There’s no doubt about the Sig Sauer P226’s status as a reliable and quality handgun. Hard-core gun users like Navy SEALs and Texas Rangers carry the P226 (or as the military calls it, the MK25). Like most of the other Sig Sauer “P” models, the standard P226 is a hammer-fired, double-/single-action design. The first shot requires a 10-pound trigger pull to cock the hammer and break the shot. Subsequent shots only require about 4-1/2 pounds of trigger pressure as the hammer is cocked from the semiautomatic action. “Standard” P226s are available in multiple calibers: 9x19mm, .40 S&W, and .357 SIG.
Here’s what’s different about the Sig Sauer P226 Elite SAO. As you might surmise from the name, it’s a single-action-only design. It’s kind of like the love child of the 1911 and a Sig P226 Enhanced Elite model. If you’re not familiar with the Sig E2 (Enhanced Elite) concept, it’s an improved grip design that reduced reach to the trigger while offering a full, and very rounded, grip profile. In addition, the SAO model is only available in 9x19mm at this time.
I wanted to take a closer look at the Sig P226 Elite SAO, so I recently received one to test.
The Sig Sauer P226 Elite SAO comes with two 15-round magazines. The P226 is a full-size gun. It’s 8.2 inches long and 5.5 inches high. At its widest point, its width measures 1.6 inches. The barrel itself is 4.4 inches. Overall weight with an empty magazine in place is 34.4 ounces.
Speaking of magazines, they’re all metal—base plate and body. The mags also have index holes at the five-, 10-, and 15-round positions so you can easily see how loaded (or unloaded) they are.
The ambidextrous safety blocks the trigger, but still allows you the cock the hammer. What this means is you can operate the slide, in process cocking the hammer, to load and chamber a round while the safety is on. Conversely, you can remove the magazine and rack the slide to clear the gun while the safety is on. The ability to perform administrative functions like loading and unloading is a big plus and smart design. Nice touch.
There’s much to be said about the single-action trigger. There’s about 3/8 of an inch of take-up followed by a smooth pressure for about 1/16 of an inch, where the trigger breaks. If you close your eyes and concentrate really hard while working the trigger, you can break it into three distinct motions. First is about 1/16 of an inch to 1/8 of an inch of pure effortless take-up with no drag. Next there is another 1/8 of an inch of take-up with very light resistance—maybe one and a half pounds, if I had to guess. Once you encounter resistance, the trigger moves for maybe another 1/8 of an inch during which it breaks. There really is no way to detect when the break is going to happen, as with other systems. It’s a surprise break within that 1/8 of an inch of travel. When shooting, you don’t feel the two stages of take-up—I had to really focus on the motion to detect that. I measured trigger break right at five pounds of pressure.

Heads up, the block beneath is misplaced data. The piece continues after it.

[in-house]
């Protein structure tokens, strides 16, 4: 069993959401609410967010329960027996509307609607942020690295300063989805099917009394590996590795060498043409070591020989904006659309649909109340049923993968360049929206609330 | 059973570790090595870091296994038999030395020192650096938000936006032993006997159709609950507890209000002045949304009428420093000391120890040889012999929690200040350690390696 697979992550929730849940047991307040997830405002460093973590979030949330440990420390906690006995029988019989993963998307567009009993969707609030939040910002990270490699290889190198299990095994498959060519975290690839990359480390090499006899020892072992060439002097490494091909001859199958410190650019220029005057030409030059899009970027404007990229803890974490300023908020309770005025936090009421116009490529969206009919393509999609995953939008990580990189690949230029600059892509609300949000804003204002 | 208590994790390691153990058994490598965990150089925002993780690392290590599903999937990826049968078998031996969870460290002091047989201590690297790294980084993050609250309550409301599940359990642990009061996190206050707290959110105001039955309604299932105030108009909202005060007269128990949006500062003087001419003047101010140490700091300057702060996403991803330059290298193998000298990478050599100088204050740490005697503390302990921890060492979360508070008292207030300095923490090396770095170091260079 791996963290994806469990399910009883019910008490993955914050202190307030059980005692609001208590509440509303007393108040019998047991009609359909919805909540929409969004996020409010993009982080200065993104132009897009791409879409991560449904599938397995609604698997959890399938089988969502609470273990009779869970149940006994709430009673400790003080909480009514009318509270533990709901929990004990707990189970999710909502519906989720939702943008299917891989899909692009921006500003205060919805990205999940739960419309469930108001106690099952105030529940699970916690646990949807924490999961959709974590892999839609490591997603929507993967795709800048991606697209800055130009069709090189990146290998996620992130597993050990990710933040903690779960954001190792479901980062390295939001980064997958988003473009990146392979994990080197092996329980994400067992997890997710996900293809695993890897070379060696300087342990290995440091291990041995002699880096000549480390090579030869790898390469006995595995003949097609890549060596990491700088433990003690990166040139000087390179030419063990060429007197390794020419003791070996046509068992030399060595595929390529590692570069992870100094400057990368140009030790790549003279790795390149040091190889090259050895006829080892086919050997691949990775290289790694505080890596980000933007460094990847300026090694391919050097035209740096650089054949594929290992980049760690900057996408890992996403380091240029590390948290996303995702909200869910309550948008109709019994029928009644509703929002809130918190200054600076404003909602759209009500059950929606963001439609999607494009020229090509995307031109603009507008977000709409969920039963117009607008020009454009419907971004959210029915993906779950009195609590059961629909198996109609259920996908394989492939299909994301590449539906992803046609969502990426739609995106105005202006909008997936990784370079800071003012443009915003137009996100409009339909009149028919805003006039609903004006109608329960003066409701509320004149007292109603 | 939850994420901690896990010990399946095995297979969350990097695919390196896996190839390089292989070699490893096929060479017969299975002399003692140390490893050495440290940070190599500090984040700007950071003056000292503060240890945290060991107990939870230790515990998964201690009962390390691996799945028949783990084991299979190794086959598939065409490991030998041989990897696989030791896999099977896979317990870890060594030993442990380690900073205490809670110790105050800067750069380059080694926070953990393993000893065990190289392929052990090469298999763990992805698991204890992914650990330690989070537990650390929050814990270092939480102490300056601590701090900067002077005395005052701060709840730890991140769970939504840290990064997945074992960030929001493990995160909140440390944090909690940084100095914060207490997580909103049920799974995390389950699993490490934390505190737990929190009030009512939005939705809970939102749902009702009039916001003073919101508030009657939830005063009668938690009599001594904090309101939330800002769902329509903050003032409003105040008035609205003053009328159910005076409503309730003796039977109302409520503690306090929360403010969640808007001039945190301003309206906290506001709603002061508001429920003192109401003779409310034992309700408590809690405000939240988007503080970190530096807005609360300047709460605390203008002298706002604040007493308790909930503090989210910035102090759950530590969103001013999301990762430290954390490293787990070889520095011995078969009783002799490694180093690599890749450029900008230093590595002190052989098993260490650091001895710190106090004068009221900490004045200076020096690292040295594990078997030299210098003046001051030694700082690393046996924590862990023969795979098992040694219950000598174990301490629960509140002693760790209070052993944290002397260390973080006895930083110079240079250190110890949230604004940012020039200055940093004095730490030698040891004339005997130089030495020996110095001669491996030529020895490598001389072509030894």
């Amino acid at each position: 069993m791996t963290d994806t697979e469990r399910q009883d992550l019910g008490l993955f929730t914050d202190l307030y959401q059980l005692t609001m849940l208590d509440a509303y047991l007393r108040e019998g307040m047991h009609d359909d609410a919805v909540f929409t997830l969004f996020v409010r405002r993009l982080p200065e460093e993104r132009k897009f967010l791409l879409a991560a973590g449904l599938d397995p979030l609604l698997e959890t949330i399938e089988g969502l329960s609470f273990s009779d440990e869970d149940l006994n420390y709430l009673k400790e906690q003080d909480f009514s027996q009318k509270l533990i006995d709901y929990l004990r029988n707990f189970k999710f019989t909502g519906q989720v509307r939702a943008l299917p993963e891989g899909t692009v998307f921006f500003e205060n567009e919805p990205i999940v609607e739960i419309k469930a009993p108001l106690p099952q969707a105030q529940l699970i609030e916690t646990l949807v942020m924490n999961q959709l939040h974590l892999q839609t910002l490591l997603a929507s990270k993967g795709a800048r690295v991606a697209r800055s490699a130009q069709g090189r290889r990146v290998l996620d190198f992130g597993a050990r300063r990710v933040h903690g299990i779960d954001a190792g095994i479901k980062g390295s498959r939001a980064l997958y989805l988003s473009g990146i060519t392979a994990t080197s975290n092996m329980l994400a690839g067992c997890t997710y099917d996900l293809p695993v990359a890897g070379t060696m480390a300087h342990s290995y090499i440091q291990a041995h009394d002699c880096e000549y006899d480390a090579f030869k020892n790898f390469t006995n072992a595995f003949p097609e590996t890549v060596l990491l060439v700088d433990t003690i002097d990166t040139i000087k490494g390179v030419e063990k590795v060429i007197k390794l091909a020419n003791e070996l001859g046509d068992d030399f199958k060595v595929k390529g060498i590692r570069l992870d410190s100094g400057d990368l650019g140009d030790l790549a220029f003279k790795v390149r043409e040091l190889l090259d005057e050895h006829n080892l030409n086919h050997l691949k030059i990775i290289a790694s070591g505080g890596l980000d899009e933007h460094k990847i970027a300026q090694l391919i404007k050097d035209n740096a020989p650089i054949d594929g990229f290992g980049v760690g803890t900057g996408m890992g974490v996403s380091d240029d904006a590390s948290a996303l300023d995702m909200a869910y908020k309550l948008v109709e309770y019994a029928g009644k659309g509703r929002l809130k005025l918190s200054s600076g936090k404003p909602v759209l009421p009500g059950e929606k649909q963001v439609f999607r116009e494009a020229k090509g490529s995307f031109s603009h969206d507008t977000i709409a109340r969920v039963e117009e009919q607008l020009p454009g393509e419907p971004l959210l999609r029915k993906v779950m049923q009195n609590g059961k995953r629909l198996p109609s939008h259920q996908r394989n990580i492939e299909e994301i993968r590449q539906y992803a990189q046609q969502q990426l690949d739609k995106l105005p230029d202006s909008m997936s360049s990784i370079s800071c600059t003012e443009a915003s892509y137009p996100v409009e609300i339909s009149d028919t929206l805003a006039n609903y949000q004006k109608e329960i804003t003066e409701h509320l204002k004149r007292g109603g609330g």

While we’re talking about the trigger, it’s made of well-rounded and smoothed metal. It’s comfortable for long shooting sessions and won’t tear up your fingers during recoil like many polymer pistols with their rough and sharp edges. The P226 Elite SAO is an exceptionally comfortable gun to shoot.
The pistol features SigLite Night Sights with tritium inserts, so you’ll see them in the dark—at least for a decade or so. The rear sight has a vertical front edge instead of a ramp, so if you need to cycle the slide with one hand, you can hook the sight on a belt, boot, or jawbone, if you’re feeling particularly hard-core.
My intention was to use this gun at the Crimson Trace Midnight 3 Gun Invitational with Crimson Trace Lasergrips and a Crimson Trace Rail Master weapon light on the front rail. D’oh! I forgot that, as a single-action design, this P226 has an ambidextrous safety right where the laser wants to be. My bad, but no worries—I mounted a Crimson Trace Rail Master Pro on the rail and it has integrated light and laser, so I’m good to go. Crimson Trace includes several rail mount supports in the Rail Master Pro’s packaging so you can easily customize the distance of the paddles from your trigger finger. As you can see in the photos here, I set mine up with the light and laser activation paddles just covering the front of the trigger guard As a side note, if you want to use this configuration, the Galco Halo holster works perfectly with this gun and Crimson Trace Rail Master Pro. The Halo is a one-size-fits-many-lights holster with an enlarged area specifically for rail-attached weapon lights. You choose your gun frame style to get the right Halo shape, and the holster has an enlarged area below the dust cover pocket to accommodate a variety of weapon light makes.